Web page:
THE ACQUIRED IMMUNODEFICIENCY SYNDROME
AIDS was recognized as a novel clinical entity in 1981–82, when the association of severe immunodepression with increased incidence of Pneumocystis carinii pneumonia and Ka-posi’s sarcoma in homosexual men was first recognized as representing possible variations in the spectrum of a new immunodeficiency disease.
The infectious nature of the syndrome was established in 1983 when Drs. Françoise Barre-Sinoussi and J. C. Chermann, at the Pasteur Institute in Paris, isolated a new retro-virus from the lymph node of a patient with disseminated lymphadenopathy and other symptoms that usually precede the development of AIDS. The new virus was initially named LAV (lymphadenopathy-associated virus) and later received the designation of hu-man immunodeficiency virus (HIV).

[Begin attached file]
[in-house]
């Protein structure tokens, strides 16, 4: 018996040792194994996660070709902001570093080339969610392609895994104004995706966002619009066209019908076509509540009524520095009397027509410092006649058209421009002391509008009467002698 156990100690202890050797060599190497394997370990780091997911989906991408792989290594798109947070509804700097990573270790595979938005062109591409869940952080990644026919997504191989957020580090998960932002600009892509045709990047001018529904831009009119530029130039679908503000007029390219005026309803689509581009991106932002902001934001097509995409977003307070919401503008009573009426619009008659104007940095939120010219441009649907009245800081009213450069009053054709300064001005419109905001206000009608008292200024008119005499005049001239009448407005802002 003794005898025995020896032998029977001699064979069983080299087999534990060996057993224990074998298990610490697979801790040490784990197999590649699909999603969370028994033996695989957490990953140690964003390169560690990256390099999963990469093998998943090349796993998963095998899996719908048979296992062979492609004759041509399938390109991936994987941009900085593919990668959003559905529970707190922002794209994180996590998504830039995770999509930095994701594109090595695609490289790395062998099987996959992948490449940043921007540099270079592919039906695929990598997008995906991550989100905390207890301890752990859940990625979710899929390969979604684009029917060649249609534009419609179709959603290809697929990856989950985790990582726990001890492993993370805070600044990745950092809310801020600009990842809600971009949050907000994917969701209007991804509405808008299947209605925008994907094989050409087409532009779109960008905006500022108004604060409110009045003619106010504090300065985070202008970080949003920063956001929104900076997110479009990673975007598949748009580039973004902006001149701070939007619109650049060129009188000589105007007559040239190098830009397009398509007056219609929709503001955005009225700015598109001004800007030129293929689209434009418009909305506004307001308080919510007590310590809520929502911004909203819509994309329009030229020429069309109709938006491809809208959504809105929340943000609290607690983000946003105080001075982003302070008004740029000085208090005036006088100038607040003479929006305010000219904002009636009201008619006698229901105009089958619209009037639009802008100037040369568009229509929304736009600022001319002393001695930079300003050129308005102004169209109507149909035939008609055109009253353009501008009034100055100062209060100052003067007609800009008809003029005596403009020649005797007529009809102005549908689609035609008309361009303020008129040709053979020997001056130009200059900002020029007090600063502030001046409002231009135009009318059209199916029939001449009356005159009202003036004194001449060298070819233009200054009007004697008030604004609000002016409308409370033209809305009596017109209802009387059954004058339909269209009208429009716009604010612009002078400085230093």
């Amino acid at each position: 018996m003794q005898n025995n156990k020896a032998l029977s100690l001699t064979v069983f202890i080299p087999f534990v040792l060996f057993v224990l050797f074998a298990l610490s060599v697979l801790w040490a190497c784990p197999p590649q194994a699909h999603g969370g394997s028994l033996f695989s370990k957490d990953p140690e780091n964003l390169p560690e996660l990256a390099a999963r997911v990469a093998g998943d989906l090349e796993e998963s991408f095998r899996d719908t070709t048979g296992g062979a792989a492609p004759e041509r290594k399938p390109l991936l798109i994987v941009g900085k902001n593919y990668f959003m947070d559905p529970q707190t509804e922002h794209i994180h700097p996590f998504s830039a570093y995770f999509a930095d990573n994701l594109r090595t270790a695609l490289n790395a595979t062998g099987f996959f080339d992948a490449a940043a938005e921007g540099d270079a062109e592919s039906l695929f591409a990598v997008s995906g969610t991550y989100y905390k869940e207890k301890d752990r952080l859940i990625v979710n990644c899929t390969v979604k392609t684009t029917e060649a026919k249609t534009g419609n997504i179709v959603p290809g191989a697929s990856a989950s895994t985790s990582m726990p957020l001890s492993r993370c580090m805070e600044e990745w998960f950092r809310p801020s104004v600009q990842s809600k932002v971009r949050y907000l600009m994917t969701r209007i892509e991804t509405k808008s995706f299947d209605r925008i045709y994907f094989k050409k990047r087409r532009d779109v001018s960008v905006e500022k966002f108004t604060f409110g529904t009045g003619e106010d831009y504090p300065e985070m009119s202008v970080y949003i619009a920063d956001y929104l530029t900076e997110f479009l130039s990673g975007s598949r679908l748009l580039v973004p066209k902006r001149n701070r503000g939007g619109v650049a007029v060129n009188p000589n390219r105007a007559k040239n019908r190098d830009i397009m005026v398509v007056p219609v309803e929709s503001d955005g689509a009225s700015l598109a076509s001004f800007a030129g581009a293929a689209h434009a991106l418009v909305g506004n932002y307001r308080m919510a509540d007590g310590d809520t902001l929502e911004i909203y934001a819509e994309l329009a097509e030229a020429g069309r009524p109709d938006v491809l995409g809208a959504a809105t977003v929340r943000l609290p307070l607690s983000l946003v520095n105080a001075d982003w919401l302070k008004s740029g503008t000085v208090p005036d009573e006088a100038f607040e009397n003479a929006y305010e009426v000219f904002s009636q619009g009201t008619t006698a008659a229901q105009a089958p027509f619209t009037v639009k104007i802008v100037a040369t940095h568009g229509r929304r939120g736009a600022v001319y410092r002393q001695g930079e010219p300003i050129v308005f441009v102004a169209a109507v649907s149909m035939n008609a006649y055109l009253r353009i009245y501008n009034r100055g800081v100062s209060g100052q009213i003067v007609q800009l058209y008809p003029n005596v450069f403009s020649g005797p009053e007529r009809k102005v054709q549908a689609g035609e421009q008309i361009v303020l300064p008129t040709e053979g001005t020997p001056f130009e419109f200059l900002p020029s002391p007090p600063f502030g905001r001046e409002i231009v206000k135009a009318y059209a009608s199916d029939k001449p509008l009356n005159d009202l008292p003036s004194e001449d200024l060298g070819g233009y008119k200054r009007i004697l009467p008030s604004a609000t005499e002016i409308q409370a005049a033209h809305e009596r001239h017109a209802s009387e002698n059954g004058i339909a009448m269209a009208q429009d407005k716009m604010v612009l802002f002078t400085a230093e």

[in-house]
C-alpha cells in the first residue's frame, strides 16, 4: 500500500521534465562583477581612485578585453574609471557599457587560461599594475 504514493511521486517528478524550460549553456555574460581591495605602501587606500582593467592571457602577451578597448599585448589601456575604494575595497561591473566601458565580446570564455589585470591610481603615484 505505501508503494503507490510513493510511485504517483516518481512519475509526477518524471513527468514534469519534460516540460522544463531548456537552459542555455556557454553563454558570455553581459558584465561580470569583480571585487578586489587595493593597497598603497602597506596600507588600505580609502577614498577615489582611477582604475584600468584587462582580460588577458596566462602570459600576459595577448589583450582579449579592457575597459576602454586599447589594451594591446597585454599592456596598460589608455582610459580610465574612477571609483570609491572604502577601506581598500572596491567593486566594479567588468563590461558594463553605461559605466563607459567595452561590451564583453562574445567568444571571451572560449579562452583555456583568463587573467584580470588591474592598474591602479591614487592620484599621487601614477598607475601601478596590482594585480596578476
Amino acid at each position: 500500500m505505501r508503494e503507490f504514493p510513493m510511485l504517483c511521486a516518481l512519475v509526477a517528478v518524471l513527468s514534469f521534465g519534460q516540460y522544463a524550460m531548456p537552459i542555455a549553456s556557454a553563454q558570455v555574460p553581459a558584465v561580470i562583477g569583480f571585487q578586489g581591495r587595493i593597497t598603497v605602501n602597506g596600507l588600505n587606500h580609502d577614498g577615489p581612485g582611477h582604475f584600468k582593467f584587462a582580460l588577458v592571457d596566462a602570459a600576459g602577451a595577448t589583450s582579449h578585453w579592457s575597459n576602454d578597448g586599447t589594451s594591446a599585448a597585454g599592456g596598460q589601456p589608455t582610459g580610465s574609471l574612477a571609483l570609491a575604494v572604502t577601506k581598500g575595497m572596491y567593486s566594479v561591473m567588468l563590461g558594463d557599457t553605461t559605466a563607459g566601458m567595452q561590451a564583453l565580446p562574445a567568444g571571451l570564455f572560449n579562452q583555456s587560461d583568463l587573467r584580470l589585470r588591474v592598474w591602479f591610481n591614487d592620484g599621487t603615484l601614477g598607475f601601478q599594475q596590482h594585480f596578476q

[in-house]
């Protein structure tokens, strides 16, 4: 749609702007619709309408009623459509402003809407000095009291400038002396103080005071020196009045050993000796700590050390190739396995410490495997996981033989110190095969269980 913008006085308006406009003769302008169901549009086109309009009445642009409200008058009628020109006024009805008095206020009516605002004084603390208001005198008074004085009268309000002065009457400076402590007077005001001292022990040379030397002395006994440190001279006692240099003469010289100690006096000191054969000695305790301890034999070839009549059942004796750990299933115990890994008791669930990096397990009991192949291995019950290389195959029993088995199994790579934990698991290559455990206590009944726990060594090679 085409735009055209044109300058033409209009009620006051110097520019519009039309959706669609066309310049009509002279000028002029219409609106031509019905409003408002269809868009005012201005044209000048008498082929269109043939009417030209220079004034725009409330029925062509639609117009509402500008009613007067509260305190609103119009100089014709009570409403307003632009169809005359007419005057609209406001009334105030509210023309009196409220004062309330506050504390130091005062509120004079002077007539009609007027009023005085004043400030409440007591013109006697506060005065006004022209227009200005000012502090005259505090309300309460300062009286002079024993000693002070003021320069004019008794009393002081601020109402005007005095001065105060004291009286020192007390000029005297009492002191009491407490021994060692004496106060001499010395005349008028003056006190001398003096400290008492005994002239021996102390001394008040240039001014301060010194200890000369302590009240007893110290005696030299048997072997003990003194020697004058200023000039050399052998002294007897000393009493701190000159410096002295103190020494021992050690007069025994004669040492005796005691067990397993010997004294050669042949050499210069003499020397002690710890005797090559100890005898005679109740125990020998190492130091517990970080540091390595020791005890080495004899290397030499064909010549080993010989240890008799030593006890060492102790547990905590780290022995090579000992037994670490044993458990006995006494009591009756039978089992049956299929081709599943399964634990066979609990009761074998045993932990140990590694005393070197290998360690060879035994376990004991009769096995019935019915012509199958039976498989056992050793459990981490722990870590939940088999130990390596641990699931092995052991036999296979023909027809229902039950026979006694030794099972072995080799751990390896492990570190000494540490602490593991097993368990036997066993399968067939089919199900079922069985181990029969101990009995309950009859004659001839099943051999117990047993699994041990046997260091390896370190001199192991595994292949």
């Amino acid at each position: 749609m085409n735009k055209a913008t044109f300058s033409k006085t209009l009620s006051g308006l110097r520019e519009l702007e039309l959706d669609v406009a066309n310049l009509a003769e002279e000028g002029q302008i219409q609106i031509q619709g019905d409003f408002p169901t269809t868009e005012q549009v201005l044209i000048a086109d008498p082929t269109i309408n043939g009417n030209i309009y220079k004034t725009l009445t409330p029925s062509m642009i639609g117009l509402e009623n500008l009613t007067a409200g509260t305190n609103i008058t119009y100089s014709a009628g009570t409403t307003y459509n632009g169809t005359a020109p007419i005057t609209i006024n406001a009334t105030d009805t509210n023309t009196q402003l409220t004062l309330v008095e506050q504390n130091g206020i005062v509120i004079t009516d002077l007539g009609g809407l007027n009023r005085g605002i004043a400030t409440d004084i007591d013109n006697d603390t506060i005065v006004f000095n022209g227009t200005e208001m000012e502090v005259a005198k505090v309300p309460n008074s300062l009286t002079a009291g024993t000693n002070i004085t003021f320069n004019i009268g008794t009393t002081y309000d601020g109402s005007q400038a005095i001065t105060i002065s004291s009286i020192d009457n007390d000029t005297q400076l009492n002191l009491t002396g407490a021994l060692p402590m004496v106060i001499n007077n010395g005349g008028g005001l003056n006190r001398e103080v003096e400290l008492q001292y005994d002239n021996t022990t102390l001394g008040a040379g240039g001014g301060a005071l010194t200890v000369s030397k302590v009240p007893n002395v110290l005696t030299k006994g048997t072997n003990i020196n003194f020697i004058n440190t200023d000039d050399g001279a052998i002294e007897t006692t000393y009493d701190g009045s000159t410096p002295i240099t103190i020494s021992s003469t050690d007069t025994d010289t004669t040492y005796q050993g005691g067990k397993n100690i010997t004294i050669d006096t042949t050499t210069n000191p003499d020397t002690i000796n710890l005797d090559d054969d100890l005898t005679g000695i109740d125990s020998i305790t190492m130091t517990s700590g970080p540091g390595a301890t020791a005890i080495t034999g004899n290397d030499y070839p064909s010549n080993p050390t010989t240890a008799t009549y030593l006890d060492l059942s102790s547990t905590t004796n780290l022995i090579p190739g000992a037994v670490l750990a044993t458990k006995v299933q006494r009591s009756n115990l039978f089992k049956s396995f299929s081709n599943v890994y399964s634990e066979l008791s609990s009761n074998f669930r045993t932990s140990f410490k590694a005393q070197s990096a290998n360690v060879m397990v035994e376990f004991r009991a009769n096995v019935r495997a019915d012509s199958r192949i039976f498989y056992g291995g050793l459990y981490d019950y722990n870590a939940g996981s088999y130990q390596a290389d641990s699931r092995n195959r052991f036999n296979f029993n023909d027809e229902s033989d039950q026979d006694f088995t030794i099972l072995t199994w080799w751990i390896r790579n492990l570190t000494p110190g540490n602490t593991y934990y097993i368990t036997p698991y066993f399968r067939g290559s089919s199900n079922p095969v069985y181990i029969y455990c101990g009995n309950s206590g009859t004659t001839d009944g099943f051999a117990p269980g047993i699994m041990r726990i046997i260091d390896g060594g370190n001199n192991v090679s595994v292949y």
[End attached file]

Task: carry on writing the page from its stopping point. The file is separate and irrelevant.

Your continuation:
Two major variants of HIV have been identified. HIV-1, the first to be isolated, exhibits remarkable genetic diversity, and the different variants have been grouped into seven different families or clades, differing by 30 –35% in their primary structures. HIV-2, prevalent in West Africa, was isolated a few years later. HIV-2 is less virulent than HIV-1, rarely causes full-blown AIDS syndrome, and is not spreading as widely and rapidly as HIV-1.